11. 11.
    Ronco C, Bellomo R, Homel P, et al (2000) Effects of different doses in continuous venovenous haemofiltration on outcomes of acute renal failure: a prospective randomized trial. Lancet 355:26–30CrossRefGoogle Scholar
  12. 12.
    Connors AF, Speroff TS, Dawson NV, et al (1996) The effectiveness of right-heart catheterization in the initial care of critically ill patients. JAMA 276:889–897PubMedCrossRefGoogle Scholar
  13. 13.
    Richard C, Warszawski J, Anguel N, et al (2003) Early use of the pulmonary artery catheter and outcomes in patients with shock and acute respiratory distress syndrome: a randomized controlled trial. JAMA 290: 2713–2720PubMedCrossRefGoogle Scholar
  14. 14.
    The ESCAPE Investigators and ESCAPE Study Coordinators (2005) Evaluation study of congestive heart failure and pulmonary artery catheterization effectiveness. The ESCAPE trial. JAMA 294:1625–1633CrossRefGoogle Scholar
  15. 15.
    Sandham JD, Hull RD, Brant RF, et al (2003) A randomized, controlled trial of the use of the pulmonary-artery catheters in high-risk surgical patients. N Engl J Med 348:5–14PubMedCrossRefGoogle Scholar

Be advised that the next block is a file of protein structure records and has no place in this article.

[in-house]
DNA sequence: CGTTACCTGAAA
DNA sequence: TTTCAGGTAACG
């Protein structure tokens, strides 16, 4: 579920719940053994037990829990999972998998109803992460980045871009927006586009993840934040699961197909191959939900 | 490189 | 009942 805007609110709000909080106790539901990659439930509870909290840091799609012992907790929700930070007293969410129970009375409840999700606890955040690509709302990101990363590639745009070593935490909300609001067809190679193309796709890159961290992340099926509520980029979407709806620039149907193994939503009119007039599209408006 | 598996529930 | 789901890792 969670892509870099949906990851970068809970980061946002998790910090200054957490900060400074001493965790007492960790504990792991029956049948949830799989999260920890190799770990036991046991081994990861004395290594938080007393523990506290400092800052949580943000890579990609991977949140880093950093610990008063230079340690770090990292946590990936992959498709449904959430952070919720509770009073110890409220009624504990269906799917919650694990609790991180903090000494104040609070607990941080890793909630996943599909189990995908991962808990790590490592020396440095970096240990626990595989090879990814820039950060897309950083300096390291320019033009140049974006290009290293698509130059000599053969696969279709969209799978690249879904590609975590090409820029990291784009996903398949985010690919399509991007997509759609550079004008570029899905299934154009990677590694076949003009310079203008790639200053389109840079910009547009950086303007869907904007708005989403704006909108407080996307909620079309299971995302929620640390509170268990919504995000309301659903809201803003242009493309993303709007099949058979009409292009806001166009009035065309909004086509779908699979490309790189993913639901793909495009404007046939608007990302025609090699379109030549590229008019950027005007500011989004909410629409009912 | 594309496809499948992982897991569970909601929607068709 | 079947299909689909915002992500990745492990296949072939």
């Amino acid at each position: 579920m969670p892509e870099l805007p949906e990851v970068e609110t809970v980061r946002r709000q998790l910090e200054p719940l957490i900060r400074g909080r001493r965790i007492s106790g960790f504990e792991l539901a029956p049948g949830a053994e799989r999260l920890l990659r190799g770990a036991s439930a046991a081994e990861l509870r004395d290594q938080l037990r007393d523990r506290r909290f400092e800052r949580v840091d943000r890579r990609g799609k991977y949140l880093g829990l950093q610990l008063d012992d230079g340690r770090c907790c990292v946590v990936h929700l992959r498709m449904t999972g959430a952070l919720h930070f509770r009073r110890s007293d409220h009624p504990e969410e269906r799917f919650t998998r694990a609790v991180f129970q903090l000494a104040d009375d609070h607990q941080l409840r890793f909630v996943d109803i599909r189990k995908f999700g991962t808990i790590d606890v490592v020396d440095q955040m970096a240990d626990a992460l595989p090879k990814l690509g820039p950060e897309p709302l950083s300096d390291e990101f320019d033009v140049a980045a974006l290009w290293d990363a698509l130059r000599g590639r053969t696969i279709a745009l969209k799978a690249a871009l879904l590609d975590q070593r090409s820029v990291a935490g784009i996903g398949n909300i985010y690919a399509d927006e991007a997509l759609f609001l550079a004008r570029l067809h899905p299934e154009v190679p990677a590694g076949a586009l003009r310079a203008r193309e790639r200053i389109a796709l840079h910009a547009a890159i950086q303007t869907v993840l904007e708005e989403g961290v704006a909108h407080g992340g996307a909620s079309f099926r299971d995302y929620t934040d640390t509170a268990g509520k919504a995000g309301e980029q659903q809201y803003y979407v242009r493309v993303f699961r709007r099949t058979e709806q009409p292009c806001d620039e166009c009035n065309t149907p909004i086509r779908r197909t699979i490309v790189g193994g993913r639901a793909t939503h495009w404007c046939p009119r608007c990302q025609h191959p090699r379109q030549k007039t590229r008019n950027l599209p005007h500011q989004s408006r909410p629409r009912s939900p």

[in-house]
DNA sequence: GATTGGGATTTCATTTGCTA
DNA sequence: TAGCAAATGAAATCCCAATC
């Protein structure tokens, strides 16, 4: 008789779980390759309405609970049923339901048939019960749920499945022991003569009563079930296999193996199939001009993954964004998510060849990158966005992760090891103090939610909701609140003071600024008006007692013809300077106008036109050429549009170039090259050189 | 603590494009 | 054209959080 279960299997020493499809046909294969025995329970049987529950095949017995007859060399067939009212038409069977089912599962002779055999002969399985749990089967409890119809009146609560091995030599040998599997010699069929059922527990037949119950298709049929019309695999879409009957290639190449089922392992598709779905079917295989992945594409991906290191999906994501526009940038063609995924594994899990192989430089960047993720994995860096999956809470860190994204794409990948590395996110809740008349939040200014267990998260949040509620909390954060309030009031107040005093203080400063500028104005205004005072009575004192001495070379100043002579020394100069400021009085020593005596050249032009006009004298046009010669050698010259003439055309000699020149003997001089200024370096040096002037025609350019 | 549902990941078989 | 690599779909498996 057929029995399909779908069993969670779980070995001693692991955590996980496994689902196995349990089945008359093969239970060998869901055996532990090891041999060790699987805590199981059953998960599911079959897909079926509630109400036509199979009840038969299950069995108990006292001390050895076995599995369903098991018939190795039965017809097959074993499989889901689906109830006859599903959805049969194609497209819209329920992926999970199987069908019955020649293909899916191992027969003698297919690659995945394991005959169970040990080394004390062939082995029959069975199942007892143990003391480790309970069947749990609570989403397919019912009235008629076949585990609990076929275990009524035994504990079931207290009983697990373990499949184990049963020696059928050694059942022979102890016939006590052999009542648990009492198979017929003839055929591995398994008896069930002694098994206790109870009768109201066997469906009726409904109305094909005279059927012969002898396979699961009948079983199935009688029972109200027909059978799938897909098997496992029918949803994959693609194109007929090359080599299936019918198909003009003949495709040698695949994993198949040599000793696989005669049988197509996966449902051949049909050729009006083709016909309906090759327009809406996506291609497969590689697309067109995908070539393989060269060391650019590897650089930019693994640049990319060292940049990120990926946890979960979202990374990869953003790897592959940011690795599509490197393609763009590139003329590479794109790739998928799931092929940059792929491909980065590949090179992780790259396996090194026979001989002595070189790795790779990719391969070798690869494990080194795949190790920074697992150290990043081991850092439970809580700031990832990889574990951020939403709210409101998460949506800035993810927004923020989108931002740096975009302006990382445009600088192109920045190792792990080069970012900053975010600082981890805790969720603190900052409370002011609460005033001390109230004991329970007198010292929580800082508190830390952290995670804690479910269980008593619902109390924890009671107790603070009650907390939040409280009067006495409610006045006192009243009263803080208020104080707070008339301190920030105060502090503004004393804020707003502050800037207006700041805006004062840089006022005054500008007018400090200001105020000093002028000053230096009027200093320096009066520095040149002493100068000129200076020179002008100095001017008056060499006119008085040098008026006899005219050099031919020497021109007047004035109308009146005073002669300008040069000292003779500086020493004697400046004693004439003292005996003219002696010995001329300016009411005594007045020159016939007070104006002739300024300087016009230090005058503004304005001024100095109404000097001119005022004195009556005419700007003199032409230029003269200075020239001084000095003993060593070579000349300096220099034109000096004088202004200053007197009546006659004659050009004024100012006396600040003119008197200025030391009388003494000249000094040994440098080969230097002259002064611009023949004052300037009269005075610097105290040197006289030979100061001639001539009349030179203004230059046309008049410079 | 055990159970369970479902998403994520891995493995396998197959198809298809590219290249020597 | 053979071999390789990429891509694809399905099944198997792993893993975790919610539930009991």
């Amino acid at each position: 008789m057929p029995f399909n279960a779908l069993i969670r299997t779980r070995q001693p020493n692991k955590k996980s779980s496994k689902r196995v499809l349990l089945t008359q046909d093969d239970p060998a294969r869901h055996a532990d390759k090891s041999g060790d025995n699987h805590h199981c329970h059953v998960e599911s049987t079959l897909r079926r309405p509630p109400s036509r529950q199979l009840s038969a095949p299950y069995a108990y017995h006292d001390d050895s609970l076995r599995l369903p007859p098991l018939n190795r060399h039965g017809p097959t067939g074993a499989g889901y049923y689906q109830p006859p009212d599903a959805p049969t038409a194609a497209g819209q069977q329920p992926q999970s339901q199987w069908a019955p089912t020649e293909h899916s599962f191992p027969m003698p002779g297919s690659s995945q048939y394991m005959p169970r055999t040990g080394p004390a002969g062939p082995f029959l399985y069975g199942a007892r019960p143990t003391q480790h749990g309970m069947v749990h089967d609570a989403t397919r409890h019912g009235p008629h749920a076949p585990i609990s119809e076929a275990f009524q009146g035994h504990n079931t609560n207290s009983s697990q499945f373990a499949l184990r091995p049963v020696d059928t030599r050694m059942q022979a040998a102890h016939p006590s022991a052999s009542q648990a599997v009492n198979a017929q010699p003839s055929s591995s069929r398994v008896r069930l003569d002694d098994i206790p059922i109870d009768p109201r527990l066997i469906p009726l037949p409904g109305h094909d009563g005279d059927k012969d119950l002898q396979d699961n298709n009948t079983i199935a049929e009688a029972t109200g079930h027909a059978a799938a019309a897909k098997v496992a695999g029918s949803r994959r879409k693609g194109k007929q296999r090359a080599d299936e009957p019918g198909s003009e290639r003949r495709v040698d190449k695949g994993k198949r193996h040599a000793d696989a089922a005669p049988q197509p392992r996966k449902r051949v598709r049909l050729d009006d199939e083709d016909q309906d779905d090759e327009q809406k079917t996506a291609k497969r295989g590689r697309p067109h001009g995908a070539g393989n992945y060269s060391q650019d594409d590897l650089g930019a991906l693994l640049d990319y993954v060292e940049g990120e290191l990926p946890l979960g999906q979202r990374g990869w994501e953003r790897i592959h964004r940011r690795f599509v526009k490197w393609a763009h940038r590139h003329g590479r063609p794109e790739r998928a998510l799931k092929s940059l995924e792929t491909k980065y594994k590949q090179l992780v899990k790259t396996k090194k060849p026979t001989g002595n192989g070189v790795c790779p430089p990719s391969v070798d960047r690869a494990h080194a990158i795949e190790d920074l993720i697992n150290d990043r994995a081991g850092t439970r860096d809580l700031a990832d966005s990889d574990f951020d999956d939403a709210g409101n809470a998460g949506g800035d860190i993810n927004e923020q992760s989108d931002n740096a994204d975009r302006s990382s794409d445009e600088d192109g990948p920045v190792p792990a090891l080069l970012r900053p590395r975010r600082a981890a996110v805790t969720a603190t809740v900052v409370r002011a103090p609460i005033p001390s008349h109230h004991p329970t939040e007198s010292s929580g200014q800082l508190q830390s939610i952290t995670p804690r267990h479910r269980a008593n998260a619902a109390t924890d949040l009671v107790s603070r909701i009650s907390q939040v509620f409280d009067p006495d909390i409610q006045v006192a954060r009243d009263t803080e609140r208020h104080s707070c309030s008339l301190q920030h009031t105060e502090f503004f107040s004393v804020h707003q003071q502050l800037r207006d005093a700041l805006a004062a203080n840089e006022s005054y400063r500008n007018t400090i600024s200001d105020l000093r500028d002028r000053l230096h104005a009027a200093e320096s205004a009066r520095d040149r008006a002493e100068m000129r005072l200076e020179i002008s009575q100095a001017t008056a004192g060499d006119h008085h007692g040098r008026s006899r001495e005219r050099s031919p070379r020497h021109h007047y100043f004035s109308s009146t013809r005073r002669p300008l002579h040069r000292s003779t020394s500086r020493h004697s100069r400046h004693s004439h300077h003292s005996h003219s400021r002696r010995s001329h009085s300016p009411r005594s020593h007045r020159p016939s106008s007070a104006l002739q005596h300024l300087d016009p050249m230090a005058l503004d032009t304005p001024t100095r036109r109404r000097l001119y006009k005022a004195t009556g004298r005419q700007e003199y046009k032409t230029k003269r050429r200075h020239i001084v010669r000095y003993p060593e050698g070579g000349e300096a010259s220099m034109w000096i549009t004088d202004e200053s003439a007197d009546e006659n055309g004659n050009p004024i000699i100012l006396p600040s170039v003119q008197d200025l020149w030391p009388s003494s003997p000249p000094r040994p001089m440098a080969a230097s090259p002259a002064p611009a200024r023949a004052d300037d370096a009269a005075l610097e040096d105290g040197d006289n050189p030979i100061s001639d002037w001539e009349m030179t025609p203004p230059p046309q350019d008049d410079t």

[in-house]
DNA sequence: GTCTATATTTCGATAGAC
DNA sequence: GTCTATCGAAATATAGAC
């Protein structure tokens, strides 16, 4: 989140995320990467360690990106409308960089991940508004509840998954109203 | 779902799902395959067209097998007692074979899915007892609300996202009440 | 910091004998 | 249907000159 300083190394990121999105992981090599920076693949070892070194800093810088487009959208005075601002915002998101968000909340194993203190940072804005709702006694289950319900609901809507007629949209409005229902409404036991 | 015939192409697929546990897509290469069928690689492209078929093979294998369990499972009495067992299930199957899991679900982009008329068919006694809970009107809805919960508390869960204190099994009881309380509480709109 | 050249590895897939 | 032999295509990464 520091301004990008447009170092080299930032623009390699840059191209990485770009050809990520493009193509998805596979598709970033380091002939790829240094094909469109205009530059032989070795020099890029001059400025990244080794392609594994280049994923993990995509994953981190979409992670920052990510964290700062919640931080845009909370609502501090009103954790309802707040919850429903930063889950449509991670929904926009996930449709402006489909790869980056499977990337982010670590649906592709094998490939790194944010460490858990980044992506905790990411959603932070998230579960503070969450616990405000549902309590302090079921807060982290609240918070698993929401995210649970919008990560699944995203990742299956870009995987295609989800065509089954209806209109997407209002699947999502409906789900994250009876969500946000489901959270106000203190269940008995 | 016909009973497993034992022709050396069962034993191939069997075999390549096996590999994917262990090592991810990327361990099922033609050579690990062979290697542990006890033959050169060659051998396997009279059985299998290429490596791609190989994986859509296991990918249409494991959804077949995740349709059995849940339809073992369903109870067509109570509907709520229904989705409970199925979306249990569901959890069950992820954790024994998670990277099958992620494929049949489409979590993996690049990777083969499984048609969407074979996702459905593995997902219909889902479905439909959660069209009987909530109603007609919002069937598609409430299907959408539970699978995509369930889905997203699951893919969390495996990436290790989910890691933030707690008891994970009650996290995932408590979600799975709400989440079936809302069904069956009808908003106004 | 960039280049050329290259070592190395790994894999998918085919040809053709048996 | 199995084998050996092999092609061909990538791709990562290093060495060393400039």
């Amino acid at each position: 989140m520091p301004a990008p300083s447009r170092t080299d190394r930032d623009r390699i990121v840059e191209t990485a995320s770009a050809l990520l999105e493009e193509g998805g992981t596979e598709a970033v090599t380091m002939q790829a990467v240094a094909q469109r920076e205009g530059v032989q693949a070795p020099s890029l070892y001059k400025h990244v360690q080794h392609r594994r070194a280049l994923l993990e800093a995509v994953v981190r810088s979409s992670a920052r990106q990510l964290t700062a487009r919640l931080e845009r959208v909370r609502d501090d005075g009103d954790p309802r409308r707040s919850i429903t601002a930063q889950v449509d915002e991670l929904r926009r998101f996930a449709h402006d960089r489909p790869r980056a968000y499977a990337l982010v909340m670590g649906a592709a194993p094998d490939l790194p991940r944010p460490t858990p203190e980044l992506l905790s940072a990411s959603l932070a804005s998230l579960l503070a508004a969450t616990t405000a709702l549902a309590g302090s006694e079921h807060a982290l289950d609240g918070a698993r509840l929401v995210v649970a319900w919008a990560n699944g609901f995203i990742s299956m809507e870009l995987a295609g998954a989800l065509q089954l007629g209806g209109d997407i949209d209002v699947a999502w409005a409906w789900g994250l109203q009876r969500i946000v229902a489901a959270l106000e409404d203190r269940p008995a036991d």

16. 16.
    Annane D, Aegerter P, Jars-Guincestre MC, Guidet B (2003) Current epidemiology of septic shock: the CUB-Réa Network. Am J Respir Crit Care Med 168:165–172PubMedCrossRefGoogle Scholar
  17. 17.
    Eisenberg PR, Jaffe AS, Schuster DP (1984) Clinical evaluation compared to pulmonary artery catheterization in the hemodynamic assessment of critically ill patients. Crit Care Med 12: 549–553PubMedCrossRefGoogle Scholar
  18. 18.
    Jardin F (2005) Acute leftward septal shift by lung recruitment maneuver. Intensive Care Med 31:1148–1149PubMedCrossRefGoogle Scholar
  19. 19.
    Antonelli M, Levy M, Andrews PJ, et al (2007) Hemodynamic monitoring in shock and implications for management. International Consensus Conference, Paris, France, 27–28 April 2006. Intensive Care Med 33:575–590PubMedCrossRefGoogle Scholar
  20. 20.
    Pinsky MR, Vincent JL (2005) Let us use the pulmonary artery catheter correctly and only when we need it. Crit Care Med 33:1119–1122PubMedCrossRefGoogle Scholar
  21. 21.
    Rivers E, Nguyen B, Havstad S, et al (2001) Early goal-directed therapy in the treatment of severe sepsis and septic shock N Engl J Med 345:1368–1377PubMedCrossRefGoogle Scholar
  22. 22.
    Hadian M, Pinsky MR (2007) Functional hemodynamic monitoring. Curr Opin Crit Care 13:318–323PubMedCrossRefGoogle Scholar
  23. 23.
    Charron C, Prat G, Caille V, et al (2007) Validation of a skills assessment scoring system for transesophageal echocardiographic monitoring of hemodynamics. Intensive Care Med 33: 1712–1718PubMedCrossRefGoogle Scholar

Copyright information

© Springer Science + Business Media Inc. 2008

Authors and Affiliations

  • A. Vieillard-Baron
    • 1
  1. 1.Department of Intensive CareHôpital Ambroise ParéBoulogneFrance

Personalised recommendations